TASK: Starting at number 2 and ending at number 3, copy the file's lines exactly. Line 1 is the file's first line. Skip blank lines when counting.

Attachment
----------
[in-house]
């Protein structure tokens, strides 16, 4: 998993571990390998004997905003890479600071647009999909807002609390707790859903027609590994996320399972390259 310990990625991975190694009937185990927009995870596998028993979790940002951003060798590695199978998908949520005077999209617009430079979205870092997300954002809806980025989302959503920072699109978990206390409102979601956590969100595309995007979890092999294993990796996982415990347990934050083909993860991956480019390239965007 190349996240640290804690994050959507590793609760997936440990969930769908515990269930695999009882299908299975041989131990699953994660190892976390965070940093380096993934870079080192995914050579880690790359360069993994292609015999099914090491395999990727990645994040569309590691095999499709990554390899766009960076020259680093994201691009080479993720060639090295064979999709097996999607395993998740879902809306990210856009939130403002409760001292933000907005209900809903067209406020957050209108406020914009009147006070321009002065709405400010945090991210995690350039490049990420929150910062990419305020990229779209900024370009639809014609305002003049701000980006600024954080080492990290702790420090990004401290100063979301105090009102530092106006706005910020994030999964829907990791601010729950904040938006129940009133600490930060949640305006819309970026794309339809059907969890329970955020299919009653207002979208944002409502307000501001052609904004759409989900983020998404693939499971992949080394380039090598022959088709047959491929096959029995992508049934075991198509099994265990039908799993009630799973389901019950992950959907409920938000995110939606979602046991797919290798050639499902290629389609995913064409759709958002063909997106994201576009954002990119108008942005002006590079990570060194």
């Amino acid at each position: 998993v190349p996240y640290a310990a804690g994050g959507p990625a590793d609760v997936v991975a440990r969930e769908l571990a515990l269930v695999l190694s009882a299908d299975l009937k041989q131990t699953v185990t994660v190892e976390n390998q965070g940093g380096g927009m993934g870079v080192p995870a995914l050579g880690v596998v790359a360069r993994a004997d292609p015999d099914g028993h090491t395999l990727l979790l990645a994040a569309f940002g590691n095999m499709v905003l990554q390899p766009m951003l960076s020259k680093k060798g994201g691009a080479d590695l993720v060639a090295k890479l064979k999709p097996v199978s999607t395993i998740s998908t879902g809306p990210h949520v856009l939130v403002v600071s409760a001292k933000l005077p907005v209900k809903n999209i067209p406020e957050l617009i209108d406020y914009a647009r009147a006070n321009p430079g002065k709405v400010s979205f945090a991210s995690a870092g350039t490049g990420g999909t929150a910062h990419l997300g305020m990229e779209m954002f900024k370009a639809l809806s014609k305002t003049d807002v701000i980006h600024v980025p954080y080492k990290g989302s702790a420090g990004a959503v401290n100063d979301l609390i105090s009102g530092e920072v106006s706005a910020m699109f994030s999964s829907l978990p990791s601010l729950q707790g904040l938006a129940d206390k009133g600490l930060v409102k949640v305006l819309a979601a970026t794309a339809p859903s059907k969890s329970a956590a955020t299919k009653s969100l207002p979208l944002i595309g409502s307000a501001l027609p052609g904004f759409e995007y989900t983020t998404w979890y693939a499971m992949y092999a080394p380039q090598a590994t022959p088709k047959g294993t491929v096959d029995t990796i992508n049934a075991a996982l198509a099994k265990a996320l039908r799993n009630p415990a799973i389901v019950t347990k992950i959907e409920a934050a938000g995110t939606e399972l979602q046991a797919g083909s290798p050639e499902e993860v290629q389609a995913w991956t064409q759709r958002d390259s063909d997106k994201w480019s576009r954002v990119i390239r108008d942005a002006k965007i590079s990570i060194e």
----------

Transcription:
């Protein structure tokens, strides 16, 4: 998993571990390998004997905003890479600071647009999909807002609390707790859903027609590994996320399972390259 310990990625991975190694009937185990927009995870596998028993979790940002951003060798590695199978998908949520005077999209617009430079979205870092997300954002809806980025989302959503920072699109978990206390409102979601956590969100595309995007979890092999294993990796996982415990347990934050083909993860991956480019390239965007 190349996240640290804690994050959507590793609760997936440990969930769908515990269930695999009882299908299975041989131990699953994660190892976390965070940093380096993934870079080192995914050579880690790359360069993994292609015999099914090491395999990727990645994040569309590691095999499709990554390899766009960076020259680093994201691009080479993720060639090295064979999709097996999607395993998740879902809306990210856009939130403002409760001292933000907005209900809903067209406020957050209108406020914009009147006070321009002065709405400010945090991210995690350039490049990420929150910062990419305020990229779209900024370009639809014609305002003049701000980006600024954080080492990290702790420090990004401290100063979301105090009102530092106006706005910020994030999964829907990791601010729950904040938006129940009133600490930060949640305006819309970026794309339809059907969890329970955020299919009653207002979208944002409502307000501001052609904004759409989900983020998404693939499971992949080394380039090598022959088709047959491929096959029995992508049934075991198509099994265990039908799993009630799973389901019950992950959907409920938000995110939606979602046991797919290798050639499902290629389609995913064409759709958002063909997106994201576009954002990119108008942005002006590079990570060194």
């Amino acid at each position: 998993v190349p996240y640290a310990a804690g994050g959507p990625a590793d609760v997936v991975a440990r969930e769908l571990a515990l269930v695999l190694s009882a299908d299975l009937k041989q131990t699953v185990t994660v190892e976390n390998q965070g940093g380096g927009m993934g870079v080192p995870a995914l050579g880690v596998v790359a360069r993994a004997d292609p015999d099914g028993h090491t395999l990727l979790l990645a994040a569309f940002g590691n095999m499709v905003l990554q390899p766009m951003l960076s020259k680093k060798g994201g691009a080479d590695l993720v060639a090295k890479l064979k999709p097996v199978s999607t395993i998740s998908t879902g809306p990210h949520v856009l939130v403002v600071s409760a001292k933000l005077p907005v209900k809903n999209i067209p406020e957050l617009i209108d406020y914009a647009r009147a006070n321009p430079g002065k709405v400010s979205f945090a991210s995690a870092g350039t490049g990420g999909t929150a910062h990419l997300g305020m990229e779209m954002f900024k370009a639809l809806s014609k305002t003049d807002v701000i980006h600024v980025p954080y080492k990290g989302s702790a420090g990004a959503v401290n100063d979301l609390i105090s009102g530092e920072v106006s706005a910020m699109f994030s999964s829907l978990p990791s601010l729950q707790g904040l938006a129940d206390k009133g600490l930060v409102k949640v305006l819309a979601a970026t794309a339809p859903s059907k969890s329970a956590a955020t299919k009653s969100l207002p979208l944002i595309g409502s307000a501001l027609p052609g904004f759409e995007y989900t983020t998404w979890y693939a499971m992949y092999a080394p380039q090598a590994t022959p088709k047959g294993t491929v096959d029995t990796i992508n049934a075991a996982l198509a099994k265990a996320l039908r799993n009630p415990a799973i389901v019950t347990k992950i959907e409920a934050a938000g995110t939606e399972l979602q046991a797919g083909s290798p050639e499902e993860v290629q389609a995913w991956t064409q759709r958002d390259s063909d997106k994201w480019s576009r954002v990119i390239r108008d942005a002006k965007i590079s990570i060194e």